Netflix faces copyright infringement over use of alleged unauthorised footage in documentary Bikram: Yogi, Guru, Predator

FP Staff

Dec 02, 2019 11:22:15 IST

Netflix is facing a copyright trouble over the controversial documentary, Bikarm: Yogi, Guru, Predator, as yoga colleges claim the streaming giant has used their material without permission.

According to Metro UK, Netflix's 90-minute film, which documents yoga master Bikram Choudhury and his abusive methods towards those in his classes, features several old clips from inside the hot yoga sessions that turned him into a celebrity in the US. However, Ghosh’s Yoga College, based in Kolkata, claims video footage and photographs used in the documentary belongs to the institute, and demands its immediate removal.

 Netflix faces copyright infringement over use of alleged unauthorised footage in documentary Bikram: Yogi, Guru, Predator

Still from Bikram: Yogi, Guru, Predator | Netflix

Bikarm, who has been accused of racial, verbal, and sexual abuse allegations, studied the craft of yoga at Ghosh College. The report further adds the film has showcased early footage of Bikram learning yoga and attending school.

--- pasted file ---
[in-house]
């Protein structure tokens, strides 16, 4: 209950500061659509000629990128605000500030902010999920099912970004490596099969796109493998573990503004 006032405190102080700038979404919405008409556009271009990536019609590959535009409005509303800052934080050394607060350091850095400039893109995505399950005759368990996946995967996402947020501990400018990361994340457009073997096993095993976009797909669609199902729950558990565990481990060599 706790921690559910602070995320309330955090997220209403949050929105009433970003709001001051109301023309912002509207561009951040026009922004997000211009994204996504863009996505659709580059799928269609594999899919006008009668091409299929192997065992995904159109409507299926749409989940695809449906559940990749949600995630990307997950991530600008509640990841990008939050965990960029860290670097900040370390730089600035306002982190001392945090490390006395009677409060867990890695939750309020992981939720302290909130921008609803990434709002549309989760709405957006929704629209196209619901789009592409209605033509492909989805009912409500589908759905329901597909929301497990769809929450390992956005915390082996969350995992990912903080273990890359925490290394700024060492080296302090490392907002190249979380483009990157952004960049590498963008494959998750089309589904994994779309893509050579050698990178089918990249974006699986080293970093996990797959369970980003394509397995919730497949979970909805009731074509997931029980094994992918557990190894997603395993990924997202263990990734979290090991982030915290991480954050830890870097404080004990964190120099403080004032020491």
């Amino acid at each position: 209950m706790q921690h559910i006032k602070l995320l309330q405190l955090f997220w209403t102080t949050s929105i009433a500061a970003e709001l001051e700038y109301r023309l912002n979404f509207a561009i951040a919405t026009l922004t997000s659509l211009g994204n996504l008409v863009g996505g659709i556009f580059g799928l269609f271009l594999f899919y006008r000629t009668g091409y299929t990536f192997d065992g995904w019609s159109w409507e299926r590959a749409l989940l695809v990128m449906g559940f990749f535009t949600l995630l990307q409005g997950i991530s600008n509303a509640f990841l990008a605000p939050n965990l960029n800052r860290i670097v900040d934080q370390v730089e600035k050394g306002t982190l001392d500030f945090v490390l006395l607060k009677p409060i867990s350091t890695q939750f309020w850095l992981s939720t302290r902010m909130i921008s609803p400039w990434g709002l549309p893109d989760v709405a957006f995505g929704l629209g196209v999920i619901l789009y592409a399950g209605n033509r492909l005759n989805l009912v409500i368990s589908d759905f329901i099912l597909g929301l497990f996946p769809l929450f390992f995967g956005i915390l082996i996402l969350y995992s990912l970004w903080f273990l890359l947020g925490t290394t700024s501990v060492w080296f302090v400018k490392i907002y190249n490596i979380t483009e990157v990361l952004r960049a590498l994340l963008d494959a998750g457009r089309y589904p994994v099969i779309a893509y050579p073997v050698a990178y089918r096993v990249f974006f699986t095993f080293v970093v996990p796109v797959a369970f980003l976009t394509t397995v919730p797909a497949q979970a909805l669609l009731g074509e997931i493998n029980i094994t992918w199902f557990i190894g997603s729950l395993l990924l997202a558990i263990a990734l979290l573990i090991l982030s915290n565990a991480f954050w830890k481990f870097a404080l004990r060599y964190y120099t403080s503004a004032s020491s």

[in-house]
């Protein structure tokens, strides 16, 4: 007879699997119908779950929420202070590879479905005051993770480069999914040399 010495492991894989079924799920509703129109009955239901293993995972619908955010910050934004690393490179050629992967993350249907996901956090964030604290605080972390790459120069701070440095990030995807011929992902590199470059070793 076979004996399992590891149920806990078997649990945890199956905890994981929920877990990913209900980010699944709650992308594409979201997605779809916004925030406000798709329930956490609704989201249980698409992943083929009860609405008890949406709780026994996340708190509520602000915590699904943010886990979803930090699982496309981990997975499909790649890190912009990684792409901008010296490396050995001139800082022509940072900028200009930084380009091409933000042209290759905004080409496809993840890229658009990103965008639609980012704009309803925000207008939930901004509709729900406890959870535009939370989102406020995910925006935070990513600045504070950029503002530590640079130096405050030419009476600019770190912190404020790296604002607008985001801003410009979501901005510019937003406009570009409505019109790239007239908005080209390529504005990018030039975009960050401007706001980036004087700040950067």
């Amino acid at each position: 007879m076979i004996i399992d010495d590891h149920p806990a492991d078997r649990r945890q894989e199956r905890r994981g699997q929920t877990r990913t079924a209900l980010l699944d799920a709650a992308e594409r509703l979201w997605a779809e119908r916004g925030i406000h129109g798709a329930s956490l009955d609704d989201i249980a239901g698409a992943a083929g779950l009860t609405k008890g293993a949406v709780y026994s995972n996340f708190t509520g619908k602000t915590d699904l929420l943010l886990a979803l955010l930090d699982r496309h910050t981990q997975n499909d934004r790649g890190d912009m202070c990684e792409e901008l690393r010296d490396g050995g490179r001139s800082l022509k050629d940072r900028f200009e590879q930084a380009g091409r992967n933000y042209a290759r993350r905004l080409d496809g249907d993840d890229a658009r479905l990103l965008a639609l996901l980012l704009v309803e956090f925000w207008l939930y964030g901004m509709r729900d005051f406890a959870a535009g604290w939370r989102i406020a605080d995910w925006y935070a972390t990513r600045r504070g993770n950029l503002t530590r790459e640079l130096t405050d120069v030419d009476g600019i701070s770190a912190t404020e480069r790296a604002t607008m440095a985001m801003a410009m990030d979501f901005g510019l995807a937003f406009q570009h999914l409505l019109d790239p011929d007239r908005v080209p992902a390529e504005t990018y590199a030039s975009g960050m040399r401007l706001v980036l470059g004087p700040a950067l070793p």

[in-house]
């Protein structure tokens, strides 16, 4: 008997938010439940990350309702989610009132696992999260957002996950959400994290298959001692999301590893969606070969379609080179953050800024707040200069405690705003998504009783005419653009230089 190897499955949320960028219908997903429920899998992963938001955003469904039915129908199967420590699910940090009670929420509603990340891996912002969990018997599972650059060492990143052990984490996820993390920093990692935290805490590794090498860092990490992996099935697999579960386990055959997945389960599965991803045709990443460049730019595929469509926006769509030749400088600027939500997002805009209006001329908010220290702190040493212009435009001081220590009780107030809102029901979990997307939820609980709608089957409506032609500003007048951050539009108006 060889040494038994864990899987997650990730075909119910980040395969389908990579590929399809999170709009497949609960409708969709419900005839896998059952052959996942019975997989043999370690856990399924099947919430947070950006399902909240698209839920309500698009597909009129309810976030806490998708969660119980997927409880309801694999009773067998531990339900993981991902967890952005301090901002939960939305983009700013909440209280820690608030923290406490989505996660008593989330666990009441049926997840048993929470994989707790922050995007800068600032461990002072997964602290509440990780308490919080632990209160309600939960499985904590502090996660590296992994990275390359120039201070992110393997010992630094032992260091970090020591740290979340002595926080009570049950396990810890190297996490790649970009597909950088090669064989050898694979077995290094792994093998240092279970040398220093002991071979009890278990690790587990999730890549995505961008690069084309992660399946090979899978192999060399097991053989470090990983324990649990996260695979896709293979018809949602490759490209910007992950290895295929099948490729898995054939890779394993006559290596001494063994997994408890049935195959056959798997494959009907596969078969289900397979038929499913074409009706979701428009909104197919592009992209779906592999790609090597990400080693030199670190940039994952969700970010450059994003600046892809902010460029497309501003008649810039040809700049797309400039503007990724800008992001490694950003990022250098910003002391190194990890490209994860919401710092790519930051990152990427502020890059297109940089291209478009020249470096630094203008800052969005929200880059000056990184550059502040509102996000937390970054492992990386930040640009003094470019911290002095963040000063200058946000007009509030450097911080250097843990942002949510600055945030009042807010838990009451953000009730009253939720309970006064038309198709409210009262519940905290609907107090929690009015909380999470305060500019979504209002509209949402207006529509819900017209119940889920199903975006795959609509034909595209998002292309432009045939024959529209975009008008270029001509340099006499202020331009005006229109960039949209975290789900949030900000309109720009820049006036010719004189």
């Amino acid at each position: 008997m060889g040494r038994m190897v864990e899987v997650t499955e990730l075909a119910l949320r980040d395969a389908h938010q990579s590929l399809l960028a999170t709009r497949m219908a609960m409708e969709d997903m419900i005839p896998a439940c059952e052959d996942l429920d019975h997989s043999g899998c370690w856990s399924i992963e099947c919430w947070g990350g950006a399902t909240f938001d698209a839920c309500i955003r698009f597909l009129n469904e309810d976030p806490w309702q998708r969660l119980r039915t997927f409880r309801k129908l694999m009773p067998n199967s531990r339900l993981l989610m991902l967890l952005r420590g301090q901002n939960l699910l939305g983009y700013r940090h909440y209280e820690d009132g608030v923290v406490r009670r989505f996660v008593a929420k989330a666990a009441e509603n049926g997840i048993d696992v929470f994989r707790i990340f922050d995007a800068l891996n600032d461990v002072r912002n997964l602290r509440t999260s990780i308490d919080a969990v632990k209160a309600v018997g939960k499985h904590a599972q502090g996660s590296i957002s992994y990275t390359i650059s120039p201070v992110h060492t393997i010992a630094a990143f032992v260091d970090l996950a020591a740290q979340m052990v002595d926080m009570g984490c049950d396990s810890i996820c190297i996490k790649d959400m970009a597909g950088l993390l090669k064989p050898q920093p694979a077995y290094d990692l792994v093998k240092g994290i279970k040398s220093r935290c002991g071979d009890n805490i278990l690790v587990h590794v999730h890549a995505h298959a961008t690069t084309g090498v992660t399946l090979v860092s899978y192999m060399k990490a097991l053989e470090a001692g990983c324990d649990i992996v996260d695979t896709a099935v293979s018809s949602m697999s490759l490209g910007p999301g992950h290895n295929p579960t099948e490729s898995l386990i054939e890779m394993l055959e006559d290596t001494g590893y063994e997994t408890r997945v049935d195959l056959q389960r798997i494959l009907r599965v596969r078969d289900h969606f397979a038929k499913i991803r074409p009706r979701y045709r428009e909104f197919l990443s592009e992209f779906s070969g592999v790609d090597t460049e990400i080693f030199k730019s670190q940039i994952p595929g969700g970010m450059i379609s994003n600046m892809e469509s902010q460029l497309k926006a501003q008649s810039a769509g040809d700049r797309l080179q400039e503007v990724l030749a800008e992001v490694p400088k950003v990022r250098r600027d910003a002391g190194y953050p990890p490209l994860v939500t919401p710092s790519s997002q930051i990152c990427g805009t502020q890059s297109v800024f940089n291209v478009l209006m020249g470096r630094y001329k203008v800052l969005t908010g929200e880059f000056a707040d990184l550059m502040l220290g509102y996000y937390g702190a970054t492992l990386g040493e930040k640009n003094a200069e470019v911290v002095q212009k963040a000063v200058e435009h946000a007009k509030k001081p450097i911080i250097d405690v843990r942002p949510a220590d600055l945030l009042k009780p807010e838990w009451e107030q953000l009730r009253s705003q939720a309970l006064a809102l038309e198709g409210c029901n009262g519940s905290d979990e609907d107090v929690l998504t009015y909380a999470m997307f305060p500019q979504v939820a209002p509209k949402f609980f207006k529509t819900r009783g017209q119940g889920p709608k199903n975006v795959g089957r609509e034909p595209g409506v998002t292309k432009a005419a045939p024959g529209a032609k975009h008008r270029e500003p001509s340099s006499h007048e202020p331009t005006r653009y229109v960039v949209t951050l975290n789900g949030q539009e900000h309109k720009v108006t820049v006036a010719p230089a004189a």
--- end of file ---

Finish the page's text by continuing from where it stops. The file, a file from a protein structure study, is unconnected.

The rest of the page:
Ida Jo, Ambassador for Ghosh’s Yoga College, spoke to Metro UK, and claims when the production team reached out to her to get photos and materials for their new film about Bikram Choudhury, she relayed this information to the Ghosh family. However, they said they had no interest in being involved. Hence, Ida reached out to the filmmakers and denied.

She continues despite being told 'explicitly they would need permission' to use materials owned by Ghosh’s Yoga College, including photos and the contents of Yoga Cure, the producers used them anyway.

A statement from the college read, "Netflix has blatantly violated copyrights of Yoga Cure Book by using extracts and photos from the book, and also their unapproved use of Ghosh’s Yoga College and Ghosh family photos. We demand such materials are removed from the documentary film, which they have taken without permission, and that a public apology is issued by all involved in this blatant act of copyright theft.’

Metro UK also adds Jerome Armstrong, author of Calcutta Yoga, alleges the series used their material without permission as well, specifically photos from classes. He argues 'no acknowledgement or attribution for the book' has been seen in the documentary.

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Updated Date: Dec 02, 2019 11:22:15 IST